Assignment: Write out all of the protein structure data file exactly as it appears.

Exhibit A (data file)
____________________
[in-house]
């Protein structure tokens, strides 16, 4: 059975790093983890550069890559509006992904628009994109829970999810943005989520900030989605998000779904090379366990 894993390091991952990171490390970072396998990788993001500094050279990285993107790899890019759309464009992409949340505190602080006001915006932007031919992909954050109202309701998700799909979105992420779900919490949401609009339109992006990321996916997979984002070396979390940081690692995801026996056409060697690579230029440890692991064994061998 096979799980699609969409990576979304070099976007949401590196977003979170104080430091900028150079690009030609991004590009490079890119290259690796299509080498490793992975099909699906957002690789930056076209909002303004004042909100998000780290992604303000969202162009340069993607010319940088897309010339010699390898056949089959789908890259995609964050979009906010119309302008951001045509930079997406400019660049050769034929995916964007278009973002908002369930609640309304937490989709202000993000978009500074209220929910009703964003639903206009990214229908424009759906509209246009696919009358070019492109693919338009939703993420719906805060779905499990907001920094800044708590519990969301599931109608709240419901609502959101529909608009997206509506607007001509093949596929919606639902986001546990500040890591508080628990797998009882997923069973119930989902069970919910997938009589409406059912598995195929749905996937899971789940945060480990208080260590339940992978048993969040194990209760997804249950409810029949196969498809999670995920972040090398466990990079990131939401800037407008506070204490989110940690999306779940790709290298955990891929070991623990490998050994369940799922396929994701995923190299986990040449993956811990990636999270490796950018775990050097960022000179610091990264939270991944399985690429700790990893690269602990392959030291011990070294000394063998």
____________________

[in-house]
């Protein structure tokens, strides 16, 4: 059975790093983890550069890559509006992904628009994109829970999810943005989520900030989605998000779904090379366990 894993390091991952990171490390970072396998990788993001500094050279990285993107790899890019759309464009992409949340505190602080006001915006932007031919992909954050109202309701998700799909979105992420779900919490949401609009339109992006990321996916997979984002070396979390940081690692995801026996056409060697690579230029440890692991064994061998 096979799980699609969409990576979304070099976007949401590196977003979170104080430091900028150079690009030609991004590009490079890119290259690796299509080498490793992975099909699906957002690789930056076209909002303004004042909100998000780290992604303000969202162009340069993607010319940088897309010339010699390898056949089959789908890259995609964050979009906010119309302008951001045509930079997406400019660049050769034929995916964007278009973002908002369930609640309304937490989709202000993000978009500074209220929910009703964003639903206009990214229908424009759906509209246009696919009358070019492109693919338009939703993420719906805060779905499990907001920094800044708590519990969301599931109608709240419901609502959101529909608009997206509506607007001509093949596929919606639902986001546990500040890591508080628990797998009882997923069973119930989902069970919910997938009589409406059912598995195929749905996937899971789940945060480990208080260590339940992978048993969040194990209760997804249950409810029949196969498809999670995920972040090398466990990079990131939401800037407008506070204490989110940690999306779940790709290298955990891929070991623990490998050994369940799922396929994701995923190299986990040449993956811990990636999270490796950018775990050097960022000179610091990264939270991944399985690429700790990893690269602990392959030291011990070294000394063998």